By Lead writer: Suzanne Levy
Updated March 09, 2021
Though only approved for cancer pain, Actiq is often prescribed off-label for other breakthrough pain.
| Credit: (CEPHALON)

Though only approved for cancer pain, Actiq is often prescribed off-label for other breakthrough pain.(CEPHALON)While some chronic pain sufferers can manage occasional breakthrough episodes without extra medication, many will need fast-acting pain meds to cope with the kind of stabbing pain that can take your breath away. And doctors recognize that breakthrough pain must be specifically targeted, above and beyond treatments that control the background chronic pain. In some cases, adjustment of basic-treatment pain drugs can solve the problem. In others, new drugs may need to be introduced.

When the Usual Drugs Stop Working

How real patients experience and manage breakthrough pain Read moreMore about pain medication

The problem with traditional opioid drugs is that although they work very quickly when taken intravenously (as they are by some cancer patients, for example, who can increase an IV dose if breakthrough pain occurs), the same drugs can take a long time to kick in if taken by mouth—longer than a breakthrough pain episode might last.

To address this problem, researchers have developed rapid-delivery drugs, including the so-called "narcotic lollipop," Actiq (oral transmucosal fentanyl citrate). Absorbed quickly through the mouth, Actiq can begin relieving pain within five minutes and lasts at least an hour.

Off-label use of the narcotic "lollipop"
There is some controversy surrounding Actiq. Approved in 1998 only for cancer patients already being treated with opioids, it has been widely prescribed "off-label"—for unapproved uses—to noncancer patients. One estimate put the percentage of off-label prescriptions at 80%.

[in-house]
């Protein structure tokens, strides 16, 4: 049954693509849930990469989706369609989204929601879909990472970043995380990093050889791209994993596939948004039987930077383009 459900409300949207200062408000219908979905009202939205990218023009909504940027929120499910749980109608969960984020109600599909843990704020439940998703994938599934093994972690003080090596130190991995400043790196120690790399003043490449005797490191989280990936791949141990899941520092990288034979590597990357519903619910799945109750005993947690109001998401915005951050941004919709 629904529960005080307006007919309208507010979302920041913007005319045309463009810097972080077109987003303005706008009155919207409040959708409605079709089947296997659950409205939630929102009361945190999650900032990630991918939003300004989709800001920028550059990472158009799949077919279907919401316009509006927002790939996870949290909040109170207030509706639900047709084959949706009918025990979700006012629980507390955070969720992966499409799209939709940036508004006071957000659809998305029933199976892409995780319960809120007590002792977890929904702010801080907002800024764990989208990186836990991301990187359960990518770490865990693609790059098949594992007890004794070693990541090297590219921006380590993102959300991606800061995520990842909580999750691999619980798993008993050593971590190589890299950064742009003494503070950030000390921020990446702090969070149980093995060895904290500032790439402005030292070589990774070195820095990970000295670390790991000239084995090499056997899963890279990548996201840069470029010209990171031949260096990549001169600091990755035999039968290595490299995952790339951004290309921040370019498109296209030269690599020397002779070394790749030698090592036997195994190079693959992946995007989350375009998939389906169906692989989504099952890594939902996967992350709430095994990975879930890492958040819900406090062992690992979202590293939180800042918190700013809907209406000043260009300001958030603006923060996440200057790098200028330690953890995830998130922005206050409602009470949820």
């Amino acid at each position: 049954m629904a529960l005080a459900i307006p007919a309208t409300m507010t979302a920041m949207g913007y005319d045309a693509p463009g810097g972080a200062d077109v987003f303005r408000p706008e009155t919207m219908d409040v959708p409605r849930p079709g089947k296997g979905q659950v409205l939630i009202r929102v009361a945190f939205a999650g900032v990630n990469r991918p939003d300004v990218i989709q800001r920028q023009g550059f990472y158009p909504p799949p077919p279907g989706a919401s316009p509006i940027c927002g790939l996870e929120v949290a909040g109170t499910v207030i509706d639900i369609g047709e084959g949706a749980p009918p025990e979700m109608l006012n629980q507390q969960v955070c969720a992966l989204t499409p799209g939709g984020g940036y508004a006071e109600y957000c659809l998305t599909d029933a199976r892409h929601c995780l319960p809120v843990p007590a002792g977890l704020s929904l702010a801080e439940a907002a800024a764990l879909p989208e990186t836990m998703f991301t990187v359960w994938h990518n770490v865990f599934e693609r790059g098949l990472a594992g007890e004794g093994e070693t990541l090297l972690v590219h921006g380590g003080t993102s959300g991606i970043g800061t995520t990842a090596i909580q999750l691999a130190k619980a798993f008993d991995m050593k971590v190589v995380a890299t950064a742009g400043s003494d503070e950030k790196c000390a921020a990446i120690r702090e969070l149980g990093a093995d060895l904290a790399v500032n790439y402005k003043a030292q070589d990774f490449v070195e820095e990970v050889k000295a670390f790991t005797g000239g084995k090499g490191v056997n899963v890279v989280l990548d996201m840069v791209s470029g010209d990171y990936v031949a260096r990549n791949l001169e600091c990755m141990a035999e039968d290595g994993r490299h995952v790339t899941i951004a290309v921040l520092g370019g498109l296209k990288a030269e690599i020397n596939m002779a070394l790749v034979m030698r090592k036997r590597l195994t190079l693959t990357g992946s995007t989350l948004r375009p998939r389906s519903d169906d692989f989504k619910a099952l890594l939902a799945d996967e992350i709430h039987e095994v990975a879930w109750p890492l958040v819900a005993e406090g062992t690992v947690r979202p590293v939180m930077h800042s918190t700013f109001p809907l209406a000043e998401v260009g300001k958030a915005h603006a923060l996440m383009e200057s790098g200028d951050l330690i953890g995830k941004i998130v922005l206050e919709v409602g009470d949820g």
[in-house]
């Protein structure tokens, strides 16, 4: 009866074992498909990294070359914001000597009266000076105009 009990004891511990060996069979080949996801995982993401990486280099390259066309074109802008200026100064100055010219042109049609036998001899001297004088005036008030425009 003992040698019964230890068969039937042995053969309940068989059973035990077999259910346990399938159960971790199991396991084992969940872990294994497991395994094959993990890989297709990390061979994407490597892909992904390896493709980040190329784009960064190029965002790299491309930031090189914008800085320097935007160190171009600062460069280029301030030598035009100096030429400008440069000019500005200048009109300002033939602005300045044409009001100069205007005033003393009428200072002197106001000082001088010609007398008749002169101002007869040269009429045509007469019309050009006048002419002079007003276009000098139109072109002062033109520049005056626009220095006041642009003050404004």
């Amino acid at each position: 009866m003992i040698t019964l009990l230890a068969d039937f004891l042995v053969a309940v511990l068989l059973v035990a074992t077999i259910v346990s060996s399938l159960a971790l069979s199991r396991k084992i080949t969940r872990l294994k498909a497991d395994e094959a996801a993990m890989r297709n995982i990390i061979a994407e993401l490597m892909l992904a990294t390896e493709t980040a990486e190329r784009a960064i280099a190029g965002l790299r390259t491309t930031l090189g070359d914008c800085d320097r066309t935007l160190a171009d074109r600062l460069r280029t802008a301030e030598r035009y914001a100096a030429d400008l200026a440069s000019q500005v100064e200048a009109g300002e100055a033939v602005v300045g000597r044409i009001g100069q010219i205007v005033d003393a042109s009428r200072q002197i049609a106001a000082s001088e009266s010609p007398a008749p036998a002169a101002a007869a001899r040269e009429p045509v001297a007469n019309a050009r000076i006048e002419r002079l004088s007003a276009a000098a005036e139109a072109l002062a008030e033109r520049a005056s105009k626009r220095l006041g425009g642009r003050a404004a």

Cephalon, the makers of Actiq, have now released another drug, Fentora, which also contains fentanyl and is approved for the same uses. Absorption is better and faster than Actiq; it doesn't use a lollipop, but a patented form of effervescence.

Andrea Cooper, 52, of Phoenix, Md., who has fibromyalgia and spinal degeneration, says she couldn't live without breakthrough-pain medication. "The doctors call it a rescue dose, and it truly is a rescue dose for me," says Cooper, who initially used Actiq but has now switched to Fentora.

Cooper is constantly vigilant for signs of breakthrough pain; she realizes that if it takes hold, calming her pain generally becomes more difficult. "The whole thing about pain medication and pain management is to keep it at a manageable level all the time, and not allow it to ever spike. It becomes much harder to get it down, like a kid who's eaten too much chocolate. It's hard to tie him down."